Stories are memorable; they increase interest and understanding and leave deep impressions. Here's how to make your Web site tell a story.
My most recent columns have been focused on needs-based design. What does site design have to with customer relationships, which is what this column is supposed to be about? Isn't CRM just about fancy technology, data warehouses, customer segmentation, and loyalty programs? Definitely not.
The intuitive design of your Web site speaks volumes to consumers about your brand and how you feel toward them. Their interaction with your site evokes stronger loyalty than any data mining or loyalty program ever could.
One of my majors in college was theater (playwriting and directing). A lot of my playwriting skills are used when I create a site from scratch for a client. This column begins a new series centered on the idea of your Web site's narrative and through-line. I'll explain the theory this week, then follow up with specific projects and case studies.
Tell Me a Story, Daddy
We all love stories. The human brain easily latches on to a narrative and remembers it. This is why life's important lessons are told in the form of narratives, from the "Boy Who Cried Wolf" to the Bible.
The through-line of a story is a combination of its high-level plot, the similar elements that carry through the story, and its chronology. One through-line of "Huckleberry Finn," for example, is the journey of two men and how they relate to each other while rafting down the river as they encounter seemingly unconnected but purposefully ordered situations that shape their views of society and each other.
How can you use narrative devices and through-lines to increase a customer's interest and understanding of your company's products and services?
Only Part of Your Story Is Interesting
When I talked about needs-based design, I spoke of trying to understand why your users come to a specific page and designing that page around the user's needs. Now, let's abstract that idea one more level. After understanding the basic types of people entering your site, you must take these needs-based pages and stitch them together in a way that tells the story appropriate for that user. Someone coming to my site to find out more about my company's professional services practice may not care that I am a lecturer. So, which pages should I put in front of that user? What about users coming to my site to learn more about direct marketing and personalization? What pages should they see?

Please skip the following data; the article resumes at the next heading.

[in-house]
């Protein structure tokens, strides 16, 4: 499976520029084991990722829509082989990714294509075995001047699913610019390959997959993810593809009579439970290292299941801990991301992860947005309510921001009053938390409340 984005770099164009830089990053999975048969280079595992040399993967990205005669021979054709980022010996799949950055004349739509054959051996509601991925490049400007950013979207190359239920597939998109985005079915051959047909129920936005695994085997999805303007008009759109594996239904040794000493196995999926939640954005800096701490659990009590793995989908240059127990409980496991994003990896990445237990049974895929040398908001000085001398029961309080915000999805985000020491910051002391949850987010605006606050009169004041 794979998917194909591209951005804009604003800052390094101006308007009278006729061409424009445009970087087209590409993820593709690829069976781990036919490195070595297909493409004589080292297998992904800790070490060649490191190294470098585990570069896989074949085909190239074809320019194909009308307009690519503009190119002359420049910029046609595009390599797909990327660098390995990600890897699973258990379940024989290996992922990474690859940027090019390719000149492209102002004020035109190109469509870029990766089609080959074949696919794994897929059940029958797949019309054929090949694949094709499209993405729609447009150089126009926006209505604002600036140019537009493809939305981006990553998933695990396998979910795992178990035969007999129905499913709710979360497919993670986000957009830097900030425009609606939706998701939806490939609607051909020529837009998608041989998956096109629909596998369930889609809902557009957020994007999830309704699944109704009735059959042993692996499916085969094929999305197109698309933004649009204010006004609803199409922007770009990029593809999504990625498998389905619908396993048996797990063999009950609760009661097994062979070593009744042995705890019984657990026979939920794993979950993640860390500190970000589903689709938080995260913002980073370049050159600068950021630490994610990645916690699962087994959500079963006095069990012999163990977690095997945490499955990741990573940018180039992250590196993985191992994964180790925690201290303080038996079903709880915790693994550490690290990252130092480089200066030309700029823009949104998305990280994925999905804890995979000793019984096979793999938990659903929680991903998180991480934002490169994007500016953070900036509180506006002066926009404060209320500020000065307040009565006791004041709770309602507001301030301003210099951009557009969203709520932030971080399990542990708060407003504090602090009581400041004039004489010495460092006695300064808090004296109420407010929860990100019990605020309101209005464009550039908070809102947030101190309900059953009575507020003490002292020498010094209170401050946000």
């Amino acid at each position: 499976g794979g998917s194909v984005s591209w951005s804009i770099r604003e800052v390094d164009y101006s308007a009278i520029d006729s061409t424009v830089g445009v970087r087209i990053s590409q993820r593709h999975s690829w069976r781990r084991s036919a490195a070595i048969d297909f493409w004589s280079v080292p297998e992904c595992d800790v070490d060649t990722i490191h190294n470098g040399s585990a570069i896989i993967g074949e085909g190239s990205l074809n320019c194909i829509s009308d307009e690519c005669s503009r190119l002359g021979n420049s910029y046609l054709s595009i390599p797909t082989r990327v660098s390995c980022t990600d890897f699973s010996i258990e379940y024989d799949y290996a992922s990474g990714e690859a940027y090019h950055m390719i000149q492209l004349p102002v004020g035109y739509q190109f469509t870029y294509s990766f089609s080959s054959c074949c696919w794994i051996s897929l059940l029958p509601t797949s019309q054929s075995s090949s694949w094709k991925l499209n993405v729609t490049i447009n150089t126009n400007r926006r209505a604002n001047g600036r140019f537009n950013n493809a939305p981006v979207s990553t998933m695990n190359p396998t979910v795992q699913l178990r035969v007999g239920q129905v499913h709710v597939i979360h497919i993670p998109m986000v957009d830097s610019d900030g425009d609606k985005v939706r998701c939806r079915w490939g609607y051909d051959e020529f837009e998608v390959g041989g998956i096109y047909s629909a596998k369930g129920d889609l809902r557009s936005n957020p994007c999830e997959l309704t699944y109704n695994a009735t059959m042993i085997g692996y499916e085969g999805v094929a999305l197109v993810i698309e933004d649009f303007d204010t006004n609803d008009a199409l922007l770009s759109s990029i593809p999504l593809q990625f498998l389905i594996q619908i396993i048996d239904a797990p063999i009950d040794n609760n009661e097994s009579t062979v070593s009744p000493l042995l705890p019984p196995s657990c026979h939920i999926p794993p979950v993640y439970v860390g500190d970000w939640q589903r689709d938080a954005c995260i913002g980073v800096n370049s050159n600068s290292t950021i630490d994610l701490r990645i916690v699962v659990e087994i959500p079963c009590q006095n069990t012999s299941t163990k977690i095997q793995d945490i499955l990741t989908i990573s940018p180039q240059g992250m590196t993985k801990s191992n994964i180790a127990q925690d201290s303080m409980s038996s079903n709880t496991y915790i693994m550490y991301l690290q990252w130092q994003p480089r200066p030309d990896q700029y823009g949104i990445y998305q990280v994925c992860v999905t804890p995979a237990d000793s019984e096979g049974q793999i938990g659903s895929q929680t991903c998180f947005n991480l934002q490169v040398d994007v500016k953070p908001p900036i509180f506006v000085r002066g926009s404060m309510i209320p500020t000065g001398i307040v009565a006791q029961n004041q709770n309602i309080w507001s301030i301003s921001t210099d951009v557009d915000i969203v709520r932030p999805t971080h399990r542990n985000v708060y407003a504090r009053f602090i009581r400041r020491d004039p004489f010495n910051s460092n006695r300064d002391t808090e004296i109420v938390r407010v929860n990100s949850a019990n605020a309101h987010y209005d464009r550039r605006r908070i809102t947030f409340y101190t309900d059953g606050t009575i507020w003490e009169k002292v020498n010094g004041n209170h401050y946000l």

A Web site is like a book. An author usually doesn't say, "Read the chapters in any order you want." Likewise, when you create a Web site that doesn't provide the user any guidance on the pages that should be viewed, you risk screwing up your narrative and through-line.
Macro Narratives Versus Micro Narratives
There are at least two kinds of narratives at work on your site. The macro narrative is the overall structure of the site and the order of the pages for a specific through-line. This might be the combination of pages (along with their order) that best convinces someone of your high quality of craftsmanship.
The micro narrative is a short story. A perfect example is the customer testimonial. Ever wonder why these are so effective? One reason is they serve as micro narratives. A good product description can also be a micro narrative. When reading a customer testimonial, your mind envisions the short story the customer is telling you. The tenants of these narratives probably focus on how the customers used the product and how they felt about the product and the company. Because we latch on to stories, micro narratives are more compelling than simply knowing the company got "3 out of 5 stars."
The Story Begins
Now that I have outlined the basic concepts behind creating narratives and through-lines on your Web site, I will get down to brass tacks. There are many strategies and topics involved. I'll discuss them, one by one, in future columns.
Until next time...
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